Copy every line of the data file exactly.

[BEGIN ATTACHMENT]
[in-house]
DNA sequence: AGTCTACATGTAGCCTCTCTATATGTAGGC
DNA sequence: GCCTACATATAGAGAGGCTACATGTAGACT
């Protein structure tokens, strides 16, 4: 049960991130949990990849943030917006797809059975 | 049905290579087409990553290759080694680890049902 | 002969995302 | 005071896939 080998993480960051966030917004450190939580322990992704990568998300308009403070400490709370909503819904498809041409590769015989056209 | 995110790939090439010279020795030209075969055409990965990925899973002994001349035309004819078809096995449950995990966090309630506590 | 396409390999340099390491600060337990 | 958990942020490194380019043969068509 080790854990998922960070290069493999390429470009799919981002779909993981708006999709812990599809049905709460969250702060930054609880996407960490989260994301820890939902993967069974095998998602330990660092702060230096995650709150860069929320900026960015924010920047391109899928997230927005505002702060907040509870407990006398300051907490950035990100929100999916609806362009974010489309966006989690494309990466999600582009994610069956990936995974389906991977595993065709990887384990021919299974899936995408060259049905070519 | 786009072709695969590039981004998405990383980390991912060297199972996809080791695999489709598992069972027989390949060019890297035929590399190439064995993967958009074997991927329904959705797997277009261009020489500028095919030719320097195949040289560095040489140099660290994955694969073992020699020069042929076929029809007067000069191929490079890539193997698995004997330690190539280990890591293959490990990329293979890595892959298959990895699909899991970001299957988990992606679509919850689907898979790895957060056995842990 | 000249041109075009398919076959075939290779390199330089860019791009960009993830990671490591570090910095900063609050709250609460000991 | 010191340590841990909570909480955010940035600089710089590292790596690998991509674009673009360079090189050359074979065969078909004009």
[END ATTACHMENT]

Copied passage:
[in-house]
DNA sequence: AGTCTACATGTAGCCTCTCTATATGTAGGC
DNA sequence: GCCTACATATAGAGAGGCTACATGTAGACT
């Protein structure tokens, strides 16, 4: 049960991130949990990849943030917006797809059975 | 049905290579087409990553290759080694680890049902 | 002969995302 | 005071896939 080998993480960051966030917004450190939580322990992704990568998300308009403070400490709370909503819904498809041409590769015989056209 | 995110790939090439010279020795030209075969055409990965990925899973002994001349035309004819078809096995449950995990966090309630506590 | 396409390999340099390491600060337990 | 958990942020490194380019043969068509 080790854990998922960070290069493999390429470009799919981002779909993981708006999709812990599809049905709460969250702060930054609880996407960490989260994301820890939902993967069974095998998602330990660092702060230096995650709150860069929320900026960015924010920047391109899928997230927005505002702060907040509870407990006398300051907490950035990100929100999916609806362009974010489309966006989690494309990466999600582009994610069956990936995974389906991977595993065709990887384990021919299974899936995408060259049905070519 | 786009072709695969590039981004998405990383980390991912060297199972996809080791695999489709598992069972027989390949060019890297035929590399190439064995993967958009074997991927329904959705797997277009261009020489500028095919030719320097195949040289560095040489140099660290994955694969073992020699020069042929076929029809007067000069191929490079890539193997698995004997330690190539280990890591293959490990990329293979890595892959298959990895699909899991970001299957988990992606679509919850689907898979790895957060056995842990 | 000249041109075009398919076959075939290779390199330089860019791009960009993830990671490591570090910095900063609050709250609460000991 | 010191340590841990909570909480955010940035600089710089590292790596690998991509674009673009360079090189050359074979065969078909004009």